Alibi V.28 No.6 • Feb 7-13, 2019 

Show Up!

Miracles in Music, Burque Style

Thousands of scenesters, together

Clear Soul Forces
Clear Soul Forces
courtesy of the artist
“We don't have to be high to look in the sky/ And know that's a miracle opened wide/ Look at the mountains, trees, the seven seas/ And everything chilling underwater, please/ … Music is all magic/ You can't even hold it/ It's just there in the air/ Pure motherfucking magic/ Right?/ This shit'll blow your fucking mind.”—The observations of the King of Juggalos.

That there is life here is miraculous enough. That it’s thrived, building a music community as a consequence is just plain awesome, whether you consign that occurrence to evolutionary processes or the same divine intervention that prevented a 10 megaton MK 17 nuclear bomb from detonating on the outskirts of town in May of 1957.

By then there was already a helluva scene in this town and between the local Latinx musicos, an East Coast contingent that came to teach at UNM’s music school after WWII and remnants of both cowboy and railroad culture it would be easy enough to characterize the scene as rocking.

When we get down to the funky facts about what happened after, in our time—in the sorta-middle of the 21st century—the bounteous badassery of what’s been built comes out and roars as clear as any sick as fuck lick by Gordy Anderson, as any passionate narrative given wings by the voice of Al Hurricane.

That fab flava certainly comes out every weekend in the Duke City, when live music jolts this town down to the ground, reminding everyone around that the miracle repeats itself with regularity and voluminous vibrance that’s contagious.

Besides showing up to be part of that pathogenic brilliance, make yourself part of the scene by nominating musical acts and artists for this year’s Best of Burque Music reader’s poll. You can nominate your favorites until Friday, Feb. 8 at alibi.com.

Insane Clown Posse: “Miracles”

Thursday

courtesy of the artist
Black Sabbath remains the go-to band for invoking authenticity in rocanrol. Yeah, Zep gets tossed into the fray, especially of late, but there’s something devilishly disturbing about the anti-swagger, working class rumble of Ozzy and company that make them and their oeuvre the ultimate in rock expressionism. By the way, this is an opportunity for listeners—who haven’t so far—to indulge their dark impulses and have a listen to the latter’s debut album. When you’re done with that, consider this: Black Sabbath remain so influential that they rate a complex coven of tribute bands. From regional rankers like Bastard of Reality to Ironmen! listener’s can plumb this black abyss for meaning until they run into the real talents—the bands that aren’t so much tribute as takeoff point.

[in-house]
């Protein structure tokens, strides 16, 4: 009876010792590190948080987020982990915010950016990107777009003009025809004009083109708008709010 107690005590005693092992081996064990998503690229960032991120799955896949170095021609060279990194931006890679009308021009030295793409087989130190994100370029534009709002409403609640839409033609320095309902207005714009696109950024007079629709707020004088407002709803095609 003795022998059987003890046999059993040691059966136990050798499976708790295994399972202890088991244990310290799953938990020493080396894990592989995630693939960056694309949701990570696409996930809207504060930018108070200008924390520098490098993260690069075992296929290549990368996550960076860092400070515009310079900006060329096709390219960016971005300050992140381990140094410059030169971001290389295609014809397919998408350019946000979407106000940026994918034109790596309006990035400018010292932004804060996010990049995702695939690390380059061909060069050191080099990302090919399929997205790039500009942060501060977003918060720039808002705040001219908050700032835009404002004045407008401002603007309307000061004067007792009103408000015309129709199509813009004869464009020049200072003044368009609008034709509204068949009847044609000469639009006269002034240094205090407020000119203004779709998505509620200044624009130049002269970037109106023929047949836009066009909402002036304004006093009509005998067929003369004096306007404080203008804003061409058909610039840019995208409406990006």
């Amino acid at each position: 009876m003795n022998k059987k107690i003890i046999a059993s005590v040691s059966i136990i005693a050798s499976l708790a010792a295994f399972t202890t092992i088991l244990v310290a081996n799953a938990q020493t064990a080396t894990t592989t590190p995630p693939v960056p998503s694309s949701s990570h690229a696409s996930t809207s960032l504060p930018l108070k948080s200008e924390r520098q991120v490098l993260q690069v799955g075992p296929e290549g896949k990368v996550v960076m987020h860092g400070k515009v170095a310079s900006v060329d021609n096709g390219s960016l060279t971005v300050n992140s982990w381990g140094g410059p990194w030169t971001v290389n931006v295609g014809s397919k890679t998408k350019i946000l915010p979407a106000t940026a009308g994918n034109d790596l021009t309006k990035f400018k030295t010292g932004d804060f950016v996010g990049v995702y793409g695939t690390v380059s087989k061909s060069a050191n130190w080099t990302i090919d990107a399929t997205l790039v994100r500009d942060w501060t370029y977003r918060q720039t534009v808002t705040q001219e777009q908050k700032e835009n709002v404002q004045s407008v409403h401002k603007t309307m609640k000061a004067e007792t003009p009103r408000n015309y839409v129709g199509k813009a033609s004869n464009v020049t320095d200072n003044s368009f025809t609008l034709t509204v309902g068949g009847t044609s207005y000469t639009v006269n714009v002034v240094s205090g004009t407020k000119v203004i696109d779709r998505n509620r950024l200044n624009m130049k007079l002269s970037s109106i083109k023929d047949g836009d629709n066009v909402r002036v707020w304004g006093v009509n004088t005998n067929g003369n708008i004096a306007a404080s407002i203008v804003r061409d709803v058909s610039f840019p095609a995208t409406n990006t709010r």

Mac Sabbath, the fast-food-inflected iteration of the four horsemen of the apocalypse are certainly worth a gander. But if you want to see how far this branch of the rocanrol tree can extend, then you must witness Black Sabbitch. They’re gigging at Launchpad (618 Central Ave. SW) on Thursday, Feb. 7 and please believe me when I say that they are bringing it. Black Sabbitch is composed of drummer Angie Scarpa, bassist Melanie Makaiwi, guitarist Emily Burton and vocalist Alice Austin. Together, they do more than just cover Sabbath, as if they are from a freaking alternate universe. Blinddryve and Full Blast open. Follow me know and you will not regret leaving the life you led before we met, amirite? 9pm • $10 in advance, $15 at the door • 21+.

Black Sabbitch: “Children of the Grave”

Friday

Cruising through a baffling variety of Sirius XM radio stations this past weekend, the missus and I stumbled onto one transmission location that ostensibly featured the work of singer-songwriter Paul Simon.

Just as this or that syrupy-sad Simon and Garfunkel tune proceeded to drip out my stereo system, I admitted that I had always been on the fence about Simon and started to change the channel. My wife reached out her hand and said, “But wait, maybe they’ll launch into something from Graceland after ‘Mrs. Robinson’ is done playing.” Well, before I had time to wish aloud for “Me and Julio Down By the Schoolyard,” I heard the opening strains of “The Boy in the Bubble” and breathed a huge sigh of relief. The whole thing was a star-turn I said instead, cranking the volume as we headed down Tingley Boulevard.